We know love by this, that he laid down his life for us – and we ought to lay down our lives for one another.  How does God’s love abide in anyone who has the world’s goods and sees a brother or sister in need and yet refuses to help?  Little children, let us love, not in word or speech, but in truth and action.  Eugene Peterson renders that last part in this way: let’s not just talk about love; let’s practice real love.
            That’s the kind of love we are talking about, and trying to live out, a love that comes from knowing we are loved – loved by a God who is bigger than our hearts, a love flowing from a generous heart.  It is a love that moves us beyond, in the translation of Eugene Peterson, “debilitating self-criticism.”
            The writer says strong things about this kind of love that is at work actively and truthfully.  When we love, we abide in God.  When we love, we hang with God, we remain in God’s sphere of influence, we continue to pay attention to the whisper of God’s Spirit.  In some sense, of course, God never stops trying to influence us.  That’s the meaning of grace.  What I think the writer here is getting at is that when we love, that when we know that we are paying attention to that movement of God’s Spirit in our lives.  When we live with generous hearts and spirits, when we care for those in need, we know we are hanging with God.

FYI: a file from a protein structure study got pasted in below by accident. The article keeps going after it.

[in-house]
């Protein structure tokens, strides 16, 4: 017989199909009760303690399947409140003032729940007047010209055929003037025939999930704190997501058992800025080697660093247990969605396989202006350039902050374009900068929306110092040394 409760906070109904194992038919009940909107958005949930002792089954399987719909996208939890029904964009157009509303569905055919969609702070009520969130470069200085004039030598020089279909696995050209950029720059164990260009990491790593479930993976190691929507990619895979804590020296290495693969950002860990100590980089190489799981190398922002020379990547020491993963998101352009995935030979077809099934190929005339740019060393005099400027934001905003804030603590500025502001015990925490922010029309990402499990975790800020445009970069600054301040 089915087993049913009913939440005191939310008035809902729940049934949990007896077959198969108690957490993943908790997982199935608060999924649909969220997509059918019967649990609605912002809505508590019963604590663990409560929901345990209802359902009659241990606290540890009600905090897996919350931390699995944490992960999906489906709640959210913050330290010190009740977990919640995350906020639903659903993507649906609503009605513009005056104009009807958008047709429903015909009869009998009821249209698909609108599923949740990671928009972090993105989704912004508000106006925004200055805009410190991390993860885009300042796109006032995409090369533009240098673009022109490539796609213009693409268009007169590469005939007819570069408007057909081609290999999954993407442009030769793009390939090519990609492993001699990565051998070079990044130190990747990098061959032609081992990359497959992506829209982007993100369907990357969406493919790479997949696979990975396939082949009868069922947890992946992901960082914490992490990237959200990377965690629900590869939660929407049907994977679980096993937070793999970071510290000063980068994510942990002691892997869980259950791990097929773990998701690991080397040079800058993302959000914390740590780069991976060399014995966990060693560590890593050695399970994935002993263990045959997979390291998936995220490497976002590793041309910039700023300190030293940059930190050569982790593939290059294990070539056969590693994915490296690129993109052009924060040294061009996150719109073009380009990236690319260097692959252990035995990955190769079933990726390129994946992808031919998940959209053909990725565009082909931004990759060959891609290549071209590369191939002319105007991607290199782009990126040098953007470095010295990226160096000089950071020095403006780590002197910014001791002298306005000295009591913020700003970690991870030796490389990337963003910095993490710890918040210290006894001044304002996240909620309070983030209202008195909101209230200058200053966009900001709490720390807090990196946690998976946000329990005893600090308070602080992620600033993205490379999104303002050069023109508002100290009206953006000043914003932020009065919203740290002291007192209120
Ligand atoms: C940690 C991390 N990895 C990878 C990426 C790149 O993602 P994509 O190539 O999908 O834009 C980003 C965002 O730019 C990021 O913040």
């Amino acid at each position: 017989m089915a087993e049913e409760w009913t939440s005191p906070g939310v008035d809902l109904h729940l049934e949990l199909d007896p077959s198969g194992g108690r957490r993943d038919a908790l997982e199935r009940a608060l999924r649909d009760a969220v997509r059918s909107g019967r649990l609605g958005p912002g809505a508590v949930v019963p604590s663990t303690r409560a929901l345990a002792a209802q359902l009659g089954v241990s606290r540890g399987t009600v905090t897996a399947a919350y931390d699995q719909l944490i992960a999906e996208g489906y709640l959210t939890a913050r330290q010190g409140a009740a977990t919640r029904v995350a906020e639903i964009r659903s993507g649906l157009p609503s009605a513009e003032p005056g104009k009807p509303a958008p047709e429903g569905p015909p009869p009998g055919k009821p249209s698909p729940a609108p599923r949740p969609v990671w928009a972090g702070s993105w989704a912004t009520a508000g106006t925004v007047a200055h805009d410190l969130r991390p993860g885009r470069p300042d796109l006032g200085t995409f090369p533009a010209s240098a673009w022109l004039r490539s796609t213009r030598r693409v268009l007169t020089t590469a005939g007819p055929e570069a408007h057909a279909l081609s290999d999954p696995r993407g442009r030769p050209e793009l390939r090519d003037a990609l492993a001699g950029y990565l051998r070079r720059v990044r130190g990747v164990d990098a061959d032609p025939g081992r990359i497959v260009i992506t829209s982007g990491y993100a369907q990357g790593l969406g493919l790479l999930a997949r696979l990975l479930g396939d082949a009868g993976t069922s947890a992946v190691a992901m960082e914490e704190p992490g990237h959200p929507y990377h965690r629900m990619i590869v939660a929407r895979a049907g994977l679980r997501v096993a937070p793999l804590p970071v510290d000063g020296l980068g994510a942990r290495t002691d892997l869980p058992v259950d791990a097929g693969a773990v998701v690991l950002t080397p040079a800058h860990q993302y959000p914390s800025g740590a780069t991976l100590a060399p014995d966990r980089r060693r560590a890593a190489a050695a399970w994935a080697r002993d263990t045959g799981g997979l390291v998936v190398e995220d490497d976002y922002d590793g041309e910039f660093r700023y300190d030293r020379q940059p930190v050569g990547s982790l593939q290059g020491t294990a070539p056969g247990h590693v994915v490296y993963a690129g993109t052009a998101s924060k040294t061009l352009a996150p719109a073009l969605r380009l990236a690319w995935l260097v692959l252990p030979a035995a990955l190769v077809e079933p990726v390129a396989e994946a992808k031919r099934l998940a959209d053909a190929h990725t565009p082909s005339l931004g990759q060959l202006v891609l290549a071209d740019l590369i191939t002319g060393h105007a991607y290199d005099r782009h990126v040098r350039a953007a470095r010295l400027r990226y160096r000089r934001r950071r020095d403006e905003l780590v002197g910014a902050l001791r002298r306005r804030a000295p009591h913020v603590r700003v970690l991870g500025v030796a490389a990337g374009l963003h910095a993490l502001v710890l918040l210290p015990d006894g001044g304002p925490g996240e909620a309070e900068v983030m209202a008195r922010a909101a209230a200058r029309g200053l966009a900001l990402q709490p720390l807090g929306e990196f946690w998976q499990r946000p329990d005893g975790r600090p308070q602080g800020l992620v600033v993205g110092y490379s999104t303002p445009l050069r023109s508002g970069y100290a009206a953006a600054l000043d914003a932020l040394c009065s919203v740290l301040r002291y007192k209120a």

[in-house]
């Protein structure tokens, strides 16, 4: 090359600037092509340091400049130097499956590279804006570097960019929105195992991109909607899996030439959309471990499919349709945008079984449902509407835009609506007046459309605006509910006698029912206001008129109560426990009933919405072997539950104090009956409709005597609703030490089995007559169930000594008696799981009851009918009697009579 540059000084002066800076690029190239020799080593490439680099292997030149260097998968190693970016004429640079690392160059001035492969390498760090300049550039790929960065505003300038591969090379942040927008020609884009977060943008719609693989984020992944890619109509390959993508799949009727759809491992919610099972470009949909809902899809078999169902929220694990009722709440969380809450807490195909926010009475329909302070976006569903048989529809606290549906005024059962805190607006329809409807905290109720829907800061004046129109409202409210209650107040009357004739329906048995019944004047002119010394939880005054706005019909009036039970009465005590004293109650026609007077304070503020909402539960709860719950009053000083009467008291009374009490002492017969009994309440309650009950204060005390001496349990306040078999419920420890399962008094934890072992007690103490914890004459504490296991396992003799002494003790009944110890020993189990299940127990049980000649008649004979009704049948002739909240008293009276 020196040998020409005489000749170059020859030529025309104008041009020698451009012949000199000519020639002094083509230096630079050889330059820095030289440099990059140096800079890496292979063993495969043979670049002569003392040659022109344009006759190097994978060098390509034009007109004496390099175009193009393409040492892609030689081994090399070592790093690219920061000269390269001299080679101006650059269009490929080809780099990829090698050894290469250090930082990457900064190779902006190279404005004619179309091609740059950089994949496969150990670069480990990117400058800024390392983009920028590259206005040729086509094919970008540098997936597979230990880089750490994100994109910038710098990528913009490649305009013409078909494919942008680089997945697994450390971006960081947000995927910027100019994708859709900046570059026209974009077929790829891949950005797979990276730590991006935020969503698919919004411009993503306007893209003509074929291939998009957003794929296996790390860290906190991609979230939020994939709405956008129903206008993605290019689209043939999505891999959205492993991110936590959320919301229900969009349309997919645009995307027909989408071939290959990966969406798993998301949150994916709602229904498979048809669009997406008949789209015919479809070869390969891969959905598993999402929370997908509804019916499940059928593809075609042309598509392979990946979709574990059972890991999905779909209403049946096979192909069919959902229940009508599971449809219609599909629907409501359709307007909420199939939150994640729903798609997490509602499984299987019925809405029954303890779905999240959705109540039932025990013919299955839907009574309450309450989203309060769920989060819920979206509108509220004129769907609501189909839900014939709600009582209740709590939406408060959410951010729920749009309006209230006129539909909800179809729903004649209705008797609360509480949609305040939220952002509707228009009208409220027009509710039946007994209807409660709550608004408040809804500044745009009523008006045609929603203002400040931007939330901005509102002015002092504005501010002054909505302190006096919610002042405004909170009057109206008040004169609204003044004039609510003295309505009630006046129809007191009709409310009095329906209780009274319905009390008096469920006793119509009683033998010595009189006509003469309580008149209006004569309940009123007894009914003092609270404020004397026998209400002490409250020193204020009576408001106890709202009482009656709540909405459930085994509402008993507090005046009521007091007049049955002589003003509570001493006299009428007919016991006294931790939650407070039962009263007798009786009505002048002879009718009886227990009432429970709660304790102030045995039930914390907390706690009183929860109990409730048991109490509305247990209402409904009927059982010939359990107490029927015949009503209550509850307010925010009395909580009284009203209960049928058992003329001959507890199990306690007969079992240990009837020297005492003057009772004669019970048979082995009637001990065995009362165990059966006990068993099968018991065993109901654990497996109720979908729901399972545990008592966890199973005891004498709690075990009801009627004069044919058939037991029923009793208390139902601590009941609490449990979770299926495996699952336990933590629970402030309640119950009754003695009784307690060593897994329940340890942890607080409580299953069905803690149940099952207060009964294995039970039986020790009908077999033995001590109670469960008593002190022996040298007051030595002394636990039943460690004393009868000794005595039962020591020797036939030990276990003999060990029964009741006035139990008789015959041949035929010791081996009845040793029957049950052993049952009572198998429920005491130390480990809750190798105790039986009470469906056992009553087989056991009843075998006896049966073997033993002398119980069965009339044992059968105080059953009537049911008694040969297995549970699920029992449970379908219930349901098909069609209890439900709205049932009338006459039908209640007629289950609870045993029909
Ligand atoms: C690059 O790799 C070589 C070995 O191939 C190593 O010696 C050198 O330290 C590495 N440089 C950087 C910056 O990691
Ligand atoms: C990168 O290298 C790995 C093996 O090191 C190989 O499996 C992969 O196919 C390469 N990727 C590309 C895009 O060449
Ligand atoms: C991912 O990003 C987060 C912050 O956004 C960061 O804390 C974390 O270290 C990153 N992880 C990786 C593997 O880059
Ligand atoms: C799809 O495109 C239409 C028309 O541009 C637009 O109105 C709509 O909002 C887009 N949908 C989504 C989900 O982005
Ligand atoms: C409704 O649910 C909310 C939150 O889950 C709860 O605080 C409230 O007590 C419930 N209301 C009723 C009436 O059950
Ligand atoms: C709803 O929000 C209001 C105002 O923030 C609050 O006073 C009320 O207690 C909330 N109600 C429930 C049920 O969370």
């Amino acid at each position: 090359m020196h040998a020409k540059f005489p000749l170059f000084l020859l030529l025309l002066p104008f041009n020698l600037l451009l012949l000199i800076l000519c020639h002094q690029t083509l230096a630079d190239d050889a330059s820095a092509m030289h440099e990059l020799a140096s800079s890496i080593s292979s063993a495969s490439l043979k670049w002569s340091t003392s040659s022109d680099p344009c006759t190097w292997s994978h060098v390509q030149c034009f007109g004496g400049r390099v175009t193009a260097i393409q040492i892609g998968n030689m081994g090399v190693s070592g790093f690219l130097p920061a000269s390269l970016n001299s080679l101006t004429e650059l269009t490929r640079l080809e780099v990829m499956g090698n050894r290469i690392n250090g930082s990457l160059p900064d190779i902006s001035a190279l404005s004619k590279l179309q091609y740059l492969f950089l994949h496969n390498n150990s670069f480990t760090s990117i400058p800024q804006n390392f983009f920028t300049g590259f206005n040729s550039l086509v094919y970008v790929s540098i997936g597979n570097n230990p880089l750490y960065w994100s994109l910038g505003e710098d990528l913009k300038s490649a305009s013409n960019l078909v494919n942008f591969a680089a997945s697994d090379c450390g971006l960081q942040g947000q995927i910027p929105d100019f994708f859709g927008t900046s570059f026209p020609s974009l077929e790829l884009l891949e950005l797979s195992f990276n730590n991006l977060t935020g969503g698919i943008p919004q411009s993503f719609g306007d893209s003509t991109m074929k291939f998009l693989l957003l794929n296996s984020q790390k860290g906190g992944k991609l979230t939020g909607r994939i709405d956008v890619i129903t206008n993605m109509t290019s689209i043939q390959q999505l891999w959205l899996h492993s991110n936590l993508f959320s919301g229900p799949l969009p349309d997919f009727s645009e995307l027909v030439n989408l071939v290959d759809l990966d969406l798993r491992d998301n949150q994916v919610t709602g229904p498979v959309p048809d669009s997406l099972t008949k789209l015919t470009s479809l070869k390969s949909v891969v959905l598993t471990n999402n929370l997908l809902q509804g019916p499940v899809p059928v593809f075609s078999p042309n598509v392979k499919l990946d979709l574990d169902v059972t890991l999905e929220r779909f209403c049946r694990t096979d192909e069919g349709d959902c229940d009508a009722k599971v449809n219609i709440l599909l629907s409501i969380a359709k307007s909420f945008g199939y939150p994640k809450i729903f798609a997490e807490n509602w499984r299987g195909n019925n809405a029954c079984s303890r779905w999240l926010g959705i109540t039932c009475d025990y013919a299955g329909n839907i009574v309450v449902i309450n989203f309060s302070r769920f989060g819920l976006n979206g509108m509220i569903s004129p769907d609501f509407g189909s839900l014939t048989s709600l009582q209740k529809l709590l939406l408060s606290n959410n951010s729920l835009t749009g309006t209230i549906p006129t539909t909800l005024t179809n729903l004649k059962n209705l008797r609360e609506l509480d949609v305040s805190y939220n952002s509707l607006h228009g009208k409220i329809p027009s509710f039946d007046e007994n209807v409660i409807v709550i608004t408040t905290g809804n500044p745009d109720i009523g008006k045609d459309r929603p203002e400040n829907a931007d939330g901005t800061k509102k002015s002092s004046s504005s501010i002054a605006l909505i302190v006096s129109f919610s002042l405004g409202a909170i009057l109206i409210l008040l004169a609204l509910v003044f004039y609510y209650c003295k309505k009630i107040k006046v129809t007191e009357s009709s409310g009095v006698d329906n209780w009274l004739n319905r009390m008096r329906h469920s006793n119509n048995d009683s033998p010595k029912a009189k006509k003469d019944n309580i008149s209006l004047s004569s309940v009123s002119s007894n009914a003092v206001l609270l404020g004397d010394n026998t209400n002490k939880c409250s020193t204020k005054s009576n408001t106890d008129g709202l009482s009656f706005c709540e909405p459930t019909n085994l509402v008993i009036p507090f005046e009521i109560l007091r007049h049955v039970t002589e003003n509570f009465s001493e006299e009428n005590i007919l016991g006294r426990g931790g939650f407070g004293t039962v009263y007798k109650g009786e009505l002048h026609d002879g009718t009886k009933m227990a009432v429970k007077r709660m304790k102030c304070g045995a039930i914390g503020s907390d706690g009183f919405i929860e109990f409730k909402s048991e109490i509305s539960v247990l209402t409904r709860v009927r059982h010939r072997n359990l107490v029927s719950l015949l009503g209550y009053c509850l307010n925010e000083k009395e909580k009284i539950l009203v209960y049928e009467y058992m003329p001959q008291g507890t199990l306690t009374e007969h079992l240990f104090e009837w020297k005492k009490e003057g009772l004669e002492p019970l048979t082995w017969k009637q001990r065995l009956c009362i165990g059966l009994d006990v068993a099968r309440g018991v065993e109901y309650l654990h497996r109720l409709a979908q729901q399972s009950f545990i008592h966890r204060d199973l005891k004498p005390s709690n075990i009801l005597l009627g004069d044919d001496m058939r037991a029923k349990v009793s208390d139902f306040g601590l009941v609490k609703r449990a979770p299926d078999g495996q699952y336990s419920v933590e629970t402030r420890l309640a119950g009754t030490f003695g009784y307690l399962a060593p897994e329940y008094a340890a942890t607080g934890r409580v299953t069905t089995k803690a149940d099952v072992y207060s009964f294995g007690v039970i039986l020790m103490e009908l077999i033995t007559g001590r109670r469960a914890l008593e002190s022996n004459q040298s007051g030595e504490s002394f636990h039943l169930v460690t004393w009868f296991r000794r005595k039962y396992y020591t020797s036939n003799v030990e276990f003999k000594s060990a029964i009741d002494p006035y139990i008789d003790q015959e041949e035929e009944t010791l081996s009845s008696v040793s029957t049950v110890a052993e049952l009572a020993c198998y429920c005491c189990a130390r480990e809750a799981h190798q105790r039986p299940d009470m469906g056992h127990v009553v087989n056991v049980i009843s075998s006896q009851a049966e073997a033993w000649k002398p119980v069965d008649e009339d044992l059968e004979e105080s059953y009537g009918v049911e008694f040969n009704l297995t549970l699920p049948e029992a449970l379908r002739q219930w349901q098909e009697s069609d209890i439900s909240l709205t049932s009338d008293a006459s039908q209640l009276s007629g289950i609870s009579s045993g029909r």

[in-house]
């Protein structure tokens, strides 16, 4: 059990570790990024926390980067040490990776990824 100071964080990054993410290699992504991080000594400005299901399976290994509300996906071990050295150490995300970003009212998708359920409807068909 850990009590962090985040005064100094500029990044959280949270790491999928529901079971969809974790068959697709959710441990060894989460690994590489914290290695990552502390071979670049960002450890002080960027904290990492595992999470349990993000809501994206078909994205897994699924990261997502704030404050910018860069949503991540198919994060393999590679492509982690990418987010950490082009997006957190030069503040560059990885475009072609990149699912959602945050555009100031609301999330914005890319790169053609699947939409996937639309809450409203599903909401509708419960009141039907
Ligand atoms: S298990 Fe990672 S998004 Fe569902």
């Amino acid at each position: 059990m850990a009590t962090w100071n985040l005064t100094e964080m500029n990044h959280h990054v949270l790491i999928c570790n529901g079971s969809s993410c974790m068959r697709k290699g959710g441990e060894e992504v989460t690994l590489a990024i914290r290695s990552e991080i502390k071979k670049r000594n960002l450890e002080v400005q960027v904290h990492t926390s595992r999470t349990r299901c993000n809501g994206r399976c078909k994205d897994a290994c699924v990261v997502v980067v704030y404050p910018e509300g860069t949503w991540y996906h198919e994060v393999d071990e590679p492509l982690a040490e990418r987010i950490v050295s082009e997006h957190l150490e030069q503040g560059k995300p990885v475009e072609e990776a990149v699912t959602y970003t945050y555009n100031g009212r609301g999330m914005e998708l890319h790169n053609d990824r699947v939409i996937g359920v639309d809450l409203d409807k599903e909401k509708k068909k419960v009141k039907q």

This is what we talk about when we talk about love.  This is why for us love is not just a four-letter word.  Our understanding of love affects who we are and what we are about together.  This week I was asked about my definition of the church.  It needed to be brief – fifty words.  My initial reaction was that I would have liked to have done some research and then get back to the person.  That academic part of me remains important.  But I continued to think about that and decided that I had given this a lot of thought over the years, and every day I want to live out some idea of the church.  So I responded.  The church is a community of people who have been touched by God’s grace and love in Jesus Christ and who are seeking to live in such a way, individually and together, that they grow in love of God and others, and witness to the grace of God in Jesus.  When I finished typing, I did a word count – exactly fifty words.  But that’s how I see what it means to be the church, to be a community on the Jesus way.  We seek to love each other and grow in love individually and together.  That’s what we talk about when we talk about love.  It’s not just a four-letter word.